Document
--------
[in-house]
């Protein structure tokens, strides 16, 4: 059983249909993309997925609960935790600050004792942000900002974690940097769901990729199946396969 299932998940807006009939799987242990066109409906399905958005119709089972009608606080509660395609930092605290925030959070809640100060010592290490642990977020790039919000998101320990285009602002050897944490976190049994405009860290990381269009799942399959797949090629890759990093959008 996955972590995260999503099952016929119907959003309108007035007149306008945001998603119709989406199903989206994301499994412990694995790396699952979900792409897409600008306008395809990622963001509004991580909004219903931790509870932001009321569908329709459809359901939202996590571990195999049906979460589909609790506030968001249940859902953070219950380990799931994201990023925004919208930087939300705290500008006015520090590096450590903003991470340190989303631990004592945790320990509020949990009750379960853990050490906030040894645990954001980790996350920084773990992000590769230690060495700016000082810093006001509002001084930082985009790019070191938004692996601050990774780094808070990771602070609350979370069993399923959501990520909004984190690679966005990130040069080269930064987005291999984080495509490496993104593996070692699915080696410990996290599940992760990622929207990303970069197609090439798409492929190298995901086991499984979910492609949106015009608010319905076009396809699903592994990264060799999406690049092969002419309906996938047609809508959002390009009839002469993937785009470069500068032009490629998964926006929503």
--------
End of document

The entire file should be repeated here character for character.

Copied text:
[in-house]
């Protein structure tokens, strides 16, 4: 059983249909993309997925609960935790600050004792942000900002974690940097769901990729199946396969 299932998940807006009939799987242990066109409906399905958005119709089972009608606080509660395609930092605290925030959070809640100060010592290490642990977020790039919000998101320990285009602002050897944490976190049994405009860290990381269009799942399959797949090629890759990093959008 996955972590995260999503099952016929119907959003309108007035007149306008945001998603119709989406199903989206994301499994412990694995790396699952979900792409897409600008306008395809990622963001509004991580909004219903931790509870932001009321569908329709459809359901939202996590571990195999049906979460589909609790506030968001249940859902953070219950380990799931994201990023925004919208930087939300705290500008006015520090590096450590903003991470340190989303631990004592945790320990509020949990009750379960853990050490906030040894645990954001980790996350920084773990992000590769230690060495700016000082810093006001509002001084930082985009790019070191938004692996601050990774780094808070990771602070609350979370069993399923959501990520909004984190690679966005990130040069080269930064987005291999984080495509490496993104593996070692699915080696410990996290599940992760990622929207990303970069197609090439798409492929190298995901086991499984979910492609949106015009608010319905076009396809699903592994990264060799999406690049092969002419309906996938047609809508959002390009009839002469993937785009470069500068032009490629998964926006929503």